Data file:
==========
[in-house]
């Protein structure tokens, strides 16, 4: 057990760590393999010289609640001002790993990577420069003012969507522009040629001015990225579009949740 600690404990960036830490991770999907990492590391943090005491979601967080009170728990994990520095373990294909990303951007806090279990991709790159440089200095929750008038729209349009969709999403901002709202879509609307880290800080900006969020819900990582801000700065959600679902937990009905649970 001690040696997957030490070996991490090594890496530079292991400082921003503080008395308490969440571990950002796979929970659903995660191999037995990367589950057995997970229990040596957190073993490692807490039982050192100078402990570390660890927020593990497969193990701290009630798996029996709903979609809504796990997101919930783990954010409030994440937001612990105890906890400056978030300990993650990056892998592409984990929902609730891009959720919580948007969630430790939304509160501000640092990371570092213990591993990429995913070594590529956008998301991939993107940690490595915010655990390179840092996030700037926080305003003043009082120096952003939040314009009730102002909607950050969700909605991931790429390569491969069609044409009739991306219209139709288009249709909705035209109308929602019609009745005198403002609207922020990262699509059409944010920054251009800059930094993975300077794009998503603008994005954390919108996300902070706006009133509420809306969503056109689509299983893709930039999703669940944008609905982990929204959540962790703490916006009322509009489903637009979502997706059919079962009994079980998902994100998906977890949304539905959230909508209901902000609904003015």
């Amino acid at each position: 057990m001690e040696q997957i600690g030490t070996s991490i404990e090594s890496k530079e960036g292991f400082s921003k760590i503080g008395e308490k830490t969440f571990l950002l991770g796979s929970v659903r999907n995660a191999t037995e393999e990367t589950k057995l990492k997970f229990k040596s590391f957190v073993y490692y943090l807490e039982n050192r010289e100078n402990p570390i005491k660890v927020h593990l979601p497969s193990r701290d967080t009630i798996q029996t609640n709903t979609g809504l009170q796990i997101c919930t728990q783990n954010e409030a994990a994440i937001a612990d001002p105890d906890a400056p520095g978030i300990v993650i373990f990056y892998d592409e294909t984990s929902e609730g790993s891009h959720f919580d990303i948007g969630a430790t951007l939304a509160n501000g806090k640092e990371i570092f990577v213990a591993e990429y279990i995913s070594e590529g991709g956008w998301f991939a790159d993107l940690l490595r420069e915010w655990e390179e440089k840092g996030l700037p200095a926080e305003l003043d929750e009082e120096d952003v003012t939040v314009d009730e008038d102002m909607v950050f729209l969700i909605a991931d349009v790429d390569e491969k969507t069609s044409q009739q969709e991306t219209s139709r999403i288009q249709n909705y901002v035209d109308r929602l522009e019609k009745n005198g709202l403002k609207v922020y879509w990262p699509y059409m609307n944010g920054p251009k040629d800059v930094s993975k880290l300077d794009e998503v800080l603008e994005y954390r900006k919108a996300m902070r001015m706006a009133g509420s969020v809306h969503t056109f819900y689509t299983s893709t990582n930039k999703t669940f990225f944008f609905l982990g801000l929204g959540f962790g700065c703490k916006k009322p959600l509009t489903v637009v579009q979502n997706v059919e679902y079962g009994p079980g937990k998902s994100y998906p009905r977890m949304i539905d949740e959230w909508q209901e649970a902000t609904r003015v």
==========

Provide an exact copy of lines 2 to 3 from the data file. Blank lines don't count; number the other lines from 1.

């Protein structure tokens, strides 16, 4: 057990760590393999010289609640001002790993990577420069003012969507522009040629001015990225579009949740 600690404990960036830490991770999907990492590391943090005491979601967080009170728990994990520095373990294909990303951007806090279990991709790159440089200095929750008038729209349009969709999403901002709202879509609307880290800080900006969020819900990582801000700065959600679902937990009905649970 001690040696997957030490070996991490090594890496530079292991400082921003503080008395308490969440571990950002796979929970659903995660191999037995990367589950057995997970229990040596957190073993490692807490039982050192100078402990570390660890927020593990497969193990701290009630798996029996709903979609809504796990997101919930783990954010409030994440937001612990105890906890400056978030300990993650990056892998592409984990929902609730891009959720919580948007969630430790939304509160501000640092990371570092213990591993990429995913070594590529956008998301991939993107940690490595915010655990390179840092996030700037926080305003003043009082120096952003939040314009009730102002909607950050969700909605991931790429390569491969069609044409009739991306219209139709288009249709909705035209109308929602019609009745005198403002609207922020990262699509059409944010920054251009800059930094993975300077794009998503603008994005954390919108996300902070706006009133509420809306969503056109689509299983893709930039999703669940944008609905982990929204959540962790703490916006009322509009489903637009979502997706059919079962009994079980998902994100998906977890949304539905959230909508209901902000609904003015």
């Amino acid at each position: 057990m001690e040696q997957i600690g030490t070996s991490i404990e090594s890496k530079e960036g292991f400082s921003k760590i503080g008395e308490k830490t969440f571990l950002l991770g796979s929970v659903r999907n995660a191999t037995e393999e990367t589950k057995l990492k997970f229990k040596s590391f957190v073993y490692y943090l807490e039982n050192r010289e100078n402990p570390i005491k660890v927020h593990l979601p497969s193990r701290d967080t009630i798996q029996t609640n709903t979609g809504l009170q796990i997101c919930t728990q783990n954010e409030a994990a994440i937001a612990d001002p105890d906890a400056p520095g978030i300990v993650i373990f990056y892998d592409e294909t984990s929902e609730g790993s891009h959720f919580d990303i948007g969630a430790t951007l939304a509160n501000g806090k640092e990371i570092f990577v213990a591993e990429y279990i995913s070594e590529g991709g956008w998301f991939a790159d993107l940690l490595r420069e915010w655990e390179e440089k840092g996030l700037p200095a926080e305003l003043d929750e009082e120096d952003v003012t939040v314009d009730e008038d102002m909607v950050f729209l969700i909605a991931d349009v790429d390569e491969k969507t069609s044409q009739q969709e991306t219209s139709r999403i288009q249709n909705y901002v035209d109308r929602l522009e019609k009745n005198g709202l403002k609207v922020y879509w990262p699509y059409m609307n944010g920054p251009k040629d800059v930094s993975k880290l300077d794009e998503v800080l603008e994005y954390r900006k919108a996300m902070r001015m706006a009133g509420s969020v809306h969503t056109f819900y689509t299983s893709t990582n930039k999703t669940f990225f944008f609905l982990g801000l929204g959540f962790g700065c703490k916006k009322p959600l509009t489903v637009v579009q979502n997706v059919e679902y079962g009994p079980g937990k998902s994100y998906p009905r977890m949304i539905d949740e959230w909508q209901e649970a902000t609904r003015v």